. . . Backyard chickens seem to be in the news a lot these days. With our free-falling economy, food-safety issues and a growing local food movement, people are finding comfort in becoming more self-sufficient.
The urban chicken movement is burgeoning — a 2008 Newsweek article claimed that 65 percent of major U.S. cities allow chicken keeping. Some Oregon communities, including Corvallis and Portland, and other cities around the country, including New York City, Los Angeles and Seattle, all permit urban chickens. Ordinances generally limit urban and suburban residents to five or fewer hens, with no roosters
Locally, a cadre of citizens in Salem called Chickens in the Yard is asking the City Council to allow residents to keep as many as five backyard hens — but no roosters. City code currently prohibits keeping livestock and fowl within city limits except for areas zoned residential-agricultural. The Salem City Council postponed action this week on a proposed amendment to city code that would allow chickens in the city.
If you are interested in seeing well-kept backyard chicken coops in action, come to Corvallis from noon to 4 p.m. Sunday to the "Cooped Up in Corvallis" self-guided chicken and duck coop tour.
On the tour, you'll get a chance to visit eight chicken and duck coop sites in the Corvallis community and talk with backyard fowl keepers who can give you first-hand tips for integrating poultry into your backyard.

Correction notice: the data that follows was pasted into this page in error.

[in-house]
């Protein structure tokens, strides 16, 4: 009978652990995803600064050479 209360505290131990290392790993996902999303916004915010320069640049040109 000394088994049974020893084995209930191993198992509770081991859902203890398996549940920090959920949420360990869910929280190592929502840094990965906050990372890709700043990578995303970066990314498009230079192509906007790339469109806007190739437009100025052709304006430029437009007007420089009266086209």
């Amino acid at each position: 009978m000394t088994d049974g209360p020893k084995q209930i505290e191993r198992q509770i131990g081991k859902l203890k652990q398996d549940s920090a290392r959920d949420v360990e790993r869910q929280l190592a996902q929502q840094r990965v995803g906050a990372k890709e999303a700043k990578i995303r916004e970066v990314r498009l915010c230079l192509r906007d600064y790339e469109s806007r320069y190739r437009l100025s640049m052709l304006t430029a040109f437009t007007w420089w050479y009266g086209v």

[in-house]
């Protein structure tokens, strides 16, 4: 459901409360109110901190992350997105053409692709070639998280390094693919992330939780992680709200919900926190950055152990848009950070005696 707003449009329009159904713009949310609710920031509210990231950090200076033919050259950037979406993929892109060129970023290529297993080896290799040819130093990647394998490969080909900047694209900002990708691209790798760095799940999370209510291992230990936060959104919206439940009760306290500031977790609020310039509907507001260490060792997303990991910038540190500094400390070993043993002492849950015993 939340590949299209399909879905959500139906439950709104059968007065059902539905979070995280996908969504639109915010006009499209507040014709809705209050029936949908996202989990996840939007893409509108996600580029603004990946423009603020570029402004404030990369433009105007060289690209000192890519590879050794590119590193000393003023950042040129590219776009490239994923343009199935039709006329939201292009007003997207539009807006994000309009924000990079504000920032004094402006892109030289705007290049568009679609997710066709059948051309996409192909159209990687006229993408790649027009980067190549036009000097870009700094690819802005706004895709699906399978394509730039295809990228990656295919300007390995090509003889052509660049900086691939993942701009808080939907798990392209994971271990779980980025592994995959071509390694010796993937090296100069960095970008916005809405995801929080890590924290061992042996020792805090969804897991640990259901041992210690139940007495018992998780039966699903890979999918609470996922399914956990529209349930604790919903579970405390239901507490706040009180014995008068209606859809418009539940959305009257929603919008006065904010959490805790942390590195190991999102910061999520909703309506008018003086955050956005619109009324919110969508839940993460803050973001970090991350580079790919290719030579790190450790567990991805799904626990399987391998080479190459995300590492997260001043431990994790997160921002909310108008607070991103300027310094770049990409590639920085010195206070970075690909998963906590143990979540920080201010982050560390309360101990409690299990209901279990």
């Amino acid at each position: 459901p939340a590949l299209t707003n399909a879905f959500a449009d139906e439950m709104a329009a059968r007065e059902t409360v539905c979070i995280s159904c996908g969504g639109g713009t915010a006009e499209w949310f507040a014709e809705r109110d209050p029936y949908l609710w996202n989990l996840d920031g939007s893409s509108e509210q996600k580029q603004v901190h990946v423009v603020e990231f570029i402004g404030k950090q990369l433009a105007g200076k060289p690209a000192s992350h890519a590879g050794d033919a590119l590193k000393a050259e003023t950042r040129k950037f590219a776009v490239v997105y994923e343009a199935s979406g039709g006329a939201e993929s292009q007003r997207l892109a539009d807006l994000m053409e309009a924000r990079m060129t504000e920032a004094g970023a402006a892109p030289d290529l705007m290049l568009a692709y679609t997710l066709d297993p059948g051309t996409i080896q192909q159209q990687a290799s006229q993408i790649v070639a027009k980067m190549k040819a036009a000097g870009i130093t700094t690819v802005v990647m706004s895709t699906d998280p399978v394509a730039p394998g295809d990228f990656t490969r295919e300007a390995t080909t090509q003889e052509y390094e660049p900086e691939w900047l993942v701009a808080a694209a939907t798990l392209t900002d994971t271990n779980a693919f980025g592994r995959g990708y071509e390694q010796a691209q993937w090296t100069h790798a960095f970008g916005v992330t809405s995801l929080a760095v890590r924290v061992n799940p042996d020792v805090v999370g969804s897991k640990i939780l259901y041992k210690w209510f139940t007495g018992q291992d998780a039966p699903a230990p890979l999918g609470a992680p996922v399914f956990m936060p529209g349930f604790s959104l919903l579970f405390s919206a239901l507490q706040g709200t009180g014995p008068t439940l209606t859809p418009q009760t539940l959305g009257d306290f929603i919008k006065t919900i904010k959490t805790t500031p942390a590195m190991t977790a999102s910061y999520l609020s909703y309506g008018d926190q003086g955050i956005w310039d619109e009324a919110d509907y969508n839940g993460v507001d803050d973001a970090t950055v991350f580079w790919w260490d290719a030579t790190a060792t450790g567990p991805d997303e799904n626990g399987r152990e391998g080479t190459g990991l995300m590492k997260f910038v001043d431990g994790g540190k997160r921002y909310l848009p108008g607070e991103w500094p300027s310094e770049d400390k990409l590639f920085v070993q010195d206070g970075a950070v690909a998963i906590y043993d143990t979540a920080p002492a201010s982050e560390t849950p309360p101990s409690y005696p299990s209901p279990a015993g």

The tour is a fundraiser for the Corvallis Environmental Center Edible Corvallis Initiative, a local community gardening project. Tickets cost $8 or $14 per family. Tickets and maps are available at the First Alternative Co-op (North & South Stores) or at the Corvallis Environmental Center, 214 SW Monroe Street, from 11:30 a.m. to 3 p.m. Mondays through Fridays. For more information, contact Leslie Van Allen at firstname.lastname@example.org.
Friday, March 13, 2009
Nice SJ article on Corvallis Coop Tour
Pretty good article: Note that the Salem Chickens in the Yard (CITY) proposal forbids free-ranging, requiring the hens to be kept in a complete enclosure. The article starts out talking about chicken tractors, which allow you to move hens about in a protective enclosure so that they debug/degrub and fertilize different sections of lawn as you move the "tractor" about.